Corporate Spying Against Citizen Activists
There are the official stories that we tell ourselves about constitutional democracy and citizen rights -- and then there are the ugly political realities of the struggle against unaccountable power. Gary Ruskin, a veteran activist (most recently in the California voter initiative for GMO labeling), shines a bright light on the latter in a new report, Spooky Business: Corporate Espionage Against Nonprofit Organizations (pdf file), just published by Essential Information.
Ruskin’s report exposes a world about which we have only fragmentary, accidental knowledge. But enough IS known to confirm that large corporations carry out a broad range of corporate espionage activities against citizen activists for exercising their constitutional rights (to petition their government for change and to publicly speak out on public policies).
“The corporate capacity for espionage has skyrocketed in recent years,” writes Ruskin. “Most major companies now have a chief corporate security officer tasked with assessing and mitigating ‘threats’ of all sorts – including from nonprofit organizations. And there is now a surfeit of private investigations firms willing and able to conduct sophisticated spying operations against nonprofits.” Many of these “security” personnel are former intelligence, military and law enforcement officers who once worked for the Central Intelligence Agency (CIA), National Security Agency (NSA), US military, Federal Bureau of Investigation (FBI), Secret Service and local police departments.
None of this should be entirely surprising. The early labor movement in the US was often illegally attacked and infiltrated by Pinkerton thugs. In 1965, General Motors notoriously hired private detectives to investigate Ralph Nader’s private life and try to dig up incriminating information about him. Nader, then a 31-year-old unknown, had just published a book, Unsafe at Any Speed, which exposed the designed-in dangers of automobiles. The revelation of GM’s tactics and its awareness of its cars’ defects unleashed a ferocious backlash, enough to make Nader a famous crusader and to spur enactment of a new federal agency to regulate auto safety. More recently, police and corporate infiltration of the Occupy movement has occurred. (David Graeber’s recent book, The Democracy Project, has some good accounts of this. See also The Progressive magazine.)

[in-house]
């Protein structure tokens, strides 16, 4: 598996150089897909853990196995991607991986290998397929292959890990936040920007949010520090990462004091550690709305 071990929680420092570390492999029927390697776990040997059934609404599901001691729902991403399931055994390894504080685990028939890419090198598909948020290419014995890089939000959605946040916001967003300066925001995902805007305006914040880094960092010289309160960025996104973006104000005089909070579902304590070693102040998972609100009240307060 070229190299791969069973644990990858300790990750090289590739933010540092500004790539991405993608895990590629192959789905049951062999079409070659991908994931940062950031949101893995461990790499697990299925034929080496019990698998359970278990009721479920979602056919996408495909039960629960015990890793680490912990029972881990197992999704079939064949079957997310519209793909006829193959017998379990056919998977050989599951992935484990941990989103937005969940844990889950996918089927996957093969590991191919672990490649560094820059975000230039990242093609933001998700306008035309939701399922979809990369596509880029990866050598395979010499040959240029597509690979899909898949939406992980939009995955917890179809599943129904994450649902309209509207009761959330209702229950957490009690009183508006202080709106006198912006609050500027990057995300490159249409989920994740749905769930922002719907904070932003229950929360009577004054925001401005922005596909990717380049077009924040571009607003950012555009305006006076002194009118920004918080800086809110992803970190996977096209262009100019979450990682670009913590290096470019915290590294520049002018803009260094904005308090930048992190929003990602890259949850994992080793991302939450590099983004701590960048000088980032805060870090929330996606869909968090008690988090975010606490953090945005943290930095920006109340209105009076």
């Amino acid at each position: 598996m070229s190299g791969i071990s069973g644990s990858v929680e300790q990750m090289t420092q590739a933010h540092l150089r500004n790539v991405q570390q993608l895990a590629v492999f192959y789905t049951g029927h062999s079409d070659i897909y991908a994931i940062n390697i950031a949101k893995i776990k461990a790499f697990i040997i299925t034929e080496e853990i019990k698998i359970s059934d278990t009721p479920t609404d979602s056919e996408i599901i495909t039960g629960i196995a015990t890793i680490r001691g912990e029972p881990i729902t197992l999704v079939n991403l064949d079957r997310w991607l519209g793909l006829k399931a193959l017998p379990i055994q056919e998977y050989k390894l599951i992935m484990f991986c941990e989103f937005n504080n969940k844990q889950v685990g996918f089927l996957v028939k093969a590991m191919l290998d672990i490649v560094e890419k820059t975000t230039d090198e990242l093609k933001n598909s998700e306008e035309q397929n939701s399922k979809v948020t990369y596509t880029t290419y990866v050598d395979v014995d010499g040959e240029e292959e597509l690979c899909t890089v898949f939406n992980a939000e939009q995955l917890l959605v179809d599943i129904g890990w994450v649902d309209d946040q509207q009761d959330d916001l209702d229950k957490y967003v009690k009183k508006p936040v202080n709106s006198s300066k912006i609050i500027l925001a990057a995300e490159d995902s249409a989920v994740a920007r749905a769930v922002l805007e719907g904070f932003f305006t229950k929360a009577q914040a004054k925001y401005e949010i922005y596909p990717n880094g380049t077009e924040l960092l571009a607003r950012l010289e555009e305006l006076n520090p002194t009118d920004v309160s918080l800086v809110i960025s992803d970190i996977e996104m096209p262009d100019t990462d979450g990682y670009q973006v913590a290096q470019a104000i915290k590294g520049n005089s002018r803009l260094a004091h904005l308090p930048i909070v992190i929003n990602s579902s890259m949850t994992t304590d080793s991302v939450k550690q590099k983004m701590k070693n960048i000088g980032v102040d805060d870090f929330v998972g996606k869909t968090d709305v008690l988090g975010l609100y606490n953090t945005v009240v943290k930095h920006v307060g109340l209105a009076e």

While Ruskin concedes that his accounts represent only “a few snapshots, taken mostly at random arising from brilliant strokes of luck,” his report documents an alarming range of acts of corporate espionage or planned espionage. Among the highly unethical and/or illegal acts committed: surveillance, infiltration, manipulation and dirty tricks.
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